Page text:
850KOA Radio: Ken Buck Interview
Ken Buck discusses his recent Denver Post Op-Ed about the Citizens United fight versus the Federal Courts in Colorado to release a documentary revealing the corrupt nature of Colorado politics.
Guest: Ken Buck, Weld County DA - "Democrats Chill Free Speech by Halting Film"
Listen to the full interview here.
The Denver Post - Ken Buck: Democrats chill free speech by halting Citizens United film
The Colorado Democratic Party has struck another blow against the First Amendment by attempting to silence a documentary film that discusses the current political and policy atmosphere in Colorado.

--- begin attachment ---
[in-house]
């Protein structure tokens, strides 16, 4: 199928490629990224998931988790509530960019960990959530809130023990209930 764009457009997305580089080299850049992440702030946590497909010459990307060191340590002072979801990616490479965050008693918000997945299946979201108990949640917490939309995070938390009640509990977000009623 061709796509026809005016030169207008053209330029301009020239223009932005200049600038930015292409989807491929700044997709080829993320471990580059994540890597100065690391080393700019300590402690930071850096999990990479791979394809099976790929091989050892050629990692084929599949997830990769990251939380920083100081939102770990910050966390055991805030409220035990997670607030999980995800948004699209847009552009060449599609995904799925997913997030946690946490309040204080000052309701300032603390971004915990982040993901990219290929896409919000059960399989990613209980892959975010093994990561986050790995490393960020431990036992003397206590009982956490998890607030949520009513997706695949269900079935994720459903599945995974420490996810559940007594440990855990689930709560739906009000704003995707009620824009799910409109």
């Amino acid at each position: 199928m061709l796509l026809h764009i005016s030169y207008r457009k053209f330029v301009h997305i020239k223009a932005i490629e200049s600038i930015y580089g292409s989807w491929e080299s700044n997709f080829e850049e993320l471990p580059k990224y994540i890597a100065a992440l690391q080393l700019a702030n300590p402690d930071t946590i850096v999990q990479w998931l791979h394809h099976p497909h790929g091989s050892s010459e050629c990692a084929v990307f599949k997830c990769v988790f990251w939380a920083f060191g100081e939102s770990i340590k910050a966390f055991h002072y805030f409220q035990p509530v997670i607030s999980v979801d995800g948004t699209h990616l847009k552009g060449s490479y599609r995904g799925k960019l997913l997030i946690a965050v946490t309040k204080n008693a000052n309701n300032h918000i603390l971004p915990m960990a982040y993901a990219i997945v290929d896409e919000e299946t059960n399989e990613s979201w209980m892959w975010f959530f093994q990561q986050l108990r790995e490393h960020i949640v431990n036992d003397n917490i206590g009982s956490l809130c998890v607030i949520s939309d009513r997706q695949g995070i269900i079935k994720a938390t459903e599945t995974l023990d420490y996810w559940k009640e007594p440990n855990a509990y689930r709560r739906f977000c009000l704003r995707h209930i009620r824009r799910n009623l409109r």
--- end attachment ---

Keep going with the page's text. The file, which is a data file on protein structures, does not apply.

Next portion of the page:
The film intended to inform Coloradans before the election, and partisan politics prevailed over the public's right to know the truth.
Under current Colorado law, any film that includes footage of candidates running for office has to register with the Secretary of State's office and file burdensome campaign finance reports. The film's producer, Citizens United, filed suit seeking to be treated as any other media entity.
Read more at DenverPost.com here.
The Washington Times: EDITORIAL: The return of Citizens United
The plain language of the First Amendment confuses another federal judge
How did a robust and skeptical state like Colorado, with a century-long history of electing conservatives and Republicans, turn so blue with the 2008 election? That’s the subject of “Rocky Mountain Heist,” a documentary by the advocacy group Citizens United. A blue federal judge on Monday decided that Citizens United is not entitled to tell the story of how wealthy millionaires hijacked the state’s politics.